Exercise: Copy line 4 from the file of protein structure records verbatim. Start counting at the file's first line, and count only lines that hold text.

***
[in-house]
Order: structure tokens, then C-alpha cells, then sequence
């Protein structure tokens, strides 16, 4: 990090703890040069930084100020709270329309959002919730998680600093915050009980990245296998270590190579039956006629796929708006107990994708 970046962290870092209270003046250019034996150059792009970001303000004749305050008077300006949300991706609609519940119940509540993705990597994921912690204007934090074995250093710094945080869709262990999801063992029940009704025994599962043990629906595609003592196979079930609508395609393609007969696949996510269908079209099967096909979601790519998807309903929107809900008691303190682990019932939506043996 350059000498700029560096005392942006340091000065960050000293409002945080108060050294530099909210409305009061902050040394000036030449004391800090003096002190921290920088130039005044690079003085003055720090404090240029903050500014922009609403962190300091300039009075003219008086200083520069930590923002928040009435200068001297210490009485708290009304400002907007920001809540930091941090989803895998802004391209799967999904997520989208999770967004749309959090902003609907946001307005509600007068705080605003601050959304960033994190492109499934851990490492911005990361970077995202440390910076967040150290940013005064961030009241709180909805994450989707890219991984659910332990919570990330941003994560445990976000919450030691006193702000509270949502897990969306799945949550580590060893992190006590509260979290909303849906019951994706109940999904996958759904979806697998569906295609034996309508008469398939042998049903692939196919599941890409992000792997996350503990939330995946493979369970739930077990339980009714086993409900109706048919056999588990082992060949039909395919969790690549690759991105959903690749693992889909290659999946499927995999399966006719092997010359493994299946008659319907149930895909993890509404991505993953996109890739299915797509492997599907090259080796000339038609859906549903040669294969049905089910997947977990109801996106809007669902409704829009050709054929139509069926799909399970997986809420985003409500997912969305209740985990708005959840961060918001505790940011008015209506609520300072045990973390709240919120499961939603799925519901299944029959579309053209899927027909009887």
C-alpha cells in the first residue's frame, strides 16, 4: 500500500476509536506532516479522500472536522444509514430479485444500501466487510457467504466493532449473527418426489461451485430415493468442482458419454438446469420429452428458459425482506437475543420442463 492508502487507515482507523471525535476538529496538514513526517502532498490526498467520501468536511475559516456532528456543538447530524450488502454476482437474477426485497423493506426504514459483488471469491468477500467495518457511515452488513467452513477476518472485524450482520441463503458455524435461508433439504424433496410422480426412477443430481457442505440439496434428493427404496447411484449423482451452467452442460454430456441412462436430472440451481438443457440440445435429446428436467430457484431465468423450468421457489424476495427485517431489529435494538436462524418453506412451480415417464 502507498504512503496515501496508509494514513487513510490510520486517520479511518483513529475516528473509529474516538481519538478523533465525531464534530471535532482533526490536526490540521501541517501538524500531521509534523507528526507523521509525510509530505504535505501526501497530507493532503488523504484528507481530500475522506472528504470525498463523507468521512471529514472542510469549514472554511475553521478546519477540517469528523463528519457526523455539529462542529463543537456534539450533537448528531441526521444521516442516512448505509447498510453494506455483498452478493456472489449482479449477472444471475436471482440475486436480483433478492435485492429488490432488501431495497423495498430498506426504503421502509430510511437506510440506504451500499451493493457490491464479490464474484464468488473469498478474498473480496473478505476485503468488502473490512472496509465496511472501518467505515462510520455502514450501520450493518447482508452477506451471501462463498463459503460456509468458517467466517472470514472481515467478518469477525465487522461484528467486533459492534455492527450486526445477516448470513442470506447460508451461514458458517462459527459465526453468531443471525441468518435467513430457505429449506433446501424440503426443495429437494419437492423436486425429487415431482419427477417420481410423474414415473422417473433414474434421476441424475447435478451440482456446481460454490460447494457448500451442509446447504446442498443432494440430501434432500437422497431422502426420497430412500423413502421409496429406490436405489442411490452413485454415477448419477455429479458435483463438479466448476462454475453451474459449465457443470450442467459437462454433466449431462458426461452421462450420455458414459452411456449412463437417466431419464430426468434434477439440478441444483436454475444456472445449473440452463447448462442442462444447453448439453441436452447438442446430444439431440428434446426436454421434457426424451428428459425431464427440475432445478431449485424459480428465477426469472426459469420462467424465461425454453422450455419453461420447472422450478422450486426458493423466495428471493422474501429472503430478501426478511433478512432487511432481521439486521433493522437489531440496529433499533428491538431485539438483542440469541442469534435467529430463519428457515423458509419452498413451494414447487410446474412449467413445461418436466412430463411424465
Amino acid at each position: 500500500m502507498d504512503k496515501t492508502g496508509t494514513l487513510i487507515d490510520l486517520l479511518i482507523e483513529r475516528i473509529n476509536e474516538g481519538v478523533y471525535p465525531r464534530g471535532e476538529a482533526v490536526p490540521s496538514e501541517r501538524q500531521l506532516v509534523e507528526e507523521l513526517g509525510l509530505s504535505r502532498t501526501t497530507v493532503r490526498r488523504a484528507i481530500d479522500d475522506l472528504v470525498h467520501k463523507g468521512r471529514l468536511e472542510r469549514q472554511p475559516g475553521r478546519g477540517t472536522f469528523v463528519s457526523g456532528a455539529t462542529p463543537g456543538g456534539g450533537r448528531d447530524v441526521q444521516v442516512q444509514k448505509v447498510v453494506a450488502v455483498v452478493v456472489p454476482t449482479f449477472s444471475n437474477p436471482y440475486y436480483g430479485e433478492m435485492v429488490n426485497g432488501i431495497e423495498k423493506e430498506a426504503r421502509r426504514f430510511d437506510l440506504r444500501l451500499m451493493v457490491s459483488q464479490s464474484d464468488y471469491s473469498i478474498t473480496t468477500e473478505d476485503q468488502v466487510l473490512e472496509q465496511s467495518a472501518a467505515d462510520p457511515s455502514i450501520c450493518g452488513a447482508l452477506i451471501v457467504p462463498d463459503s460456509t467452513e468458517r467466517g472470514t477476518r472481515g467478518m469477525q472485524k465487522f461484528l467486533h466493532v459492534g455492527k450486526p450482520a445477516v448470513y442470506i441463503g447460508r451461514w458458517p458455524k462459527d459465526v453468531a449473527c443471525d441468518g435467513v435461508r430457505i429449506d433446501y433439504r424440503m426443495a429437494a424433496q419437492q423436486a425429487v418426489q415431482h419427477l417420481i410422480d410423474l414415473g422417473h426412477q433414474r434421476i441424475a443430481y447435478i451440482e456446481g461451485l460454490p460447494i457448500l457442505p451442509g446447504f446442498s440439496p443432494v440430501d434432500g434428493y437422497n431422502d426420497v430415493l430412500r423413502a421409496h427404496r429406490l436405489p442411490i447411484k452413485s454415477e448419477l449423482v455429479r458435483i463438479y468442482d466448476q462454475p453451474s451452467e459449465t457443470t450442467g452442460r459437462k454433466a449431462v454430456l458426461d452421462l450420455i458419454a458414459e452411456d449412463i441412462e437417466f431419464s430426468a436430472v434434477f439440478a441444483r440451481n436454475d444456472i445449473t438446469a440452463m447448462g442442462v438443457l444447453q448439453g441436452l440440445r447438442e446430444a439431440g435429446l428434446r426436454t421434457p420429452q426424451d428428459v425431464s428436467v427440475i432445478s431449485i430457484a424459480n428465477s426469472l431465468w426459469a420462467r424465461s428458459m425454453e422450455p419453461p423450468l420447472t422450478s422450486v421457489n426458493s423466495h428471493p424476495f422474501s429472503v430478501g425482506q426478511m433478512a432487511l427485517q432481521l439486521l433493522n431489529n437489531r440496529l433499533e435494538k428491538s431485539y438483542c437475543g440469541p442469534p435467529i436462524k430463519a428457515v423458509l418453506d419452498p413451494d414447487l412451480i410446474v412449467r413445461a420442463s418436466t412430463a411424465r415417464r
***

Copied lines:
C-alpha cells in the first residue's frame, strides 16, 4: 500500500476509536506532516479522500472536522444509514430479485444500501466487510457467504466493532449473527418426489461451485430415493468442482458419454438446469420429452428458459425482506437475543420442463 492508502487507515482507523471525535476538529496538514513526517502532498490526498467520501468536511475559516456532528456543538447530524450488502454476482437474477426485497423493506426504514459483488471469491468477500467495518457511515452488513467452513477476518472485524450482520441463503458455524435461508433439504424433496410422480426412477443430481457442505440439496434428493427404496447411484449423482451452467452442460454430456441412462436430472440451481438443457440440445435429446428436467430457484431465468423450468421457489424476495427485517431489529435494538436462524418453506412451480415417464 502507498504512503496515501496508509494514513487513510490510520486517520479511518483513529475516528473509529474516538481519538478523533465525531464534530471535532482533526490536526490540521501541517501538524500531521509534523507528526507523521509525510509530505504535505501526501497530507493532503488523504484528507481530500475522506472528504470525498463523507468521512471529514472542510469549514472554511475553521478546519477540517469528523463528519457526523455539529462542529463543537456534539450533537448528531441526521444521516442516512448505509447498510453494506455483498452478493456472489449482479449477472444471475436471482440475486436480483433478492435485492429488490432488501431495497423495498430498506426504503421502509430510511437506510440506504451500499451493493457490491464479490464474484464468488473469498478474498473480496473478505476485503468488502473490512472496509465496511472501518467505515462510520455502514450501520450493518447482508452477506451471501462463498463459503460456509468458517467466517472470514472481515467478518469477525465487522461484528467486533459492534455492527450486526445477516448470513442470506447460508451461514458458517462459527459465526453468531443471525441468518435467513430457505429449506433446501424440503426443495429437494419437492423436486425429487415431482419427477417420481410423474414415473422417473433414474434421476441424475447435478451440482456446481460454490460447494457448500451442509446447504446442498443432494440430501434432500437422497431422502426420497430412500423413502421409496429406490436405489442411490452413485454415477448419477455429479458435483463438479466448476462454475453451474459449465457443470450442467459437462454433466449431462458426461452421462450420455458414459452411456449412463437417466431419464430426468434434477439440478441444483436454475444456472445449473440452463447448462442442462444447453448439453441436452447438442446430444439431440428434446426436454421434457426424451428428459425431464427440475432445478431449485424459480428465477426469472426459469420462467424465461425454453422450455419453461420447472422450478422450486426458493423466495428471493422474501429472503430478501426478511433478512432487511432481521439486521433493522437489531440496529433499533428491538431485539438483542440469541442469534435467529430463519428457515423458509419452498413451494414447487410446474412449467413445461418436466412430463411424465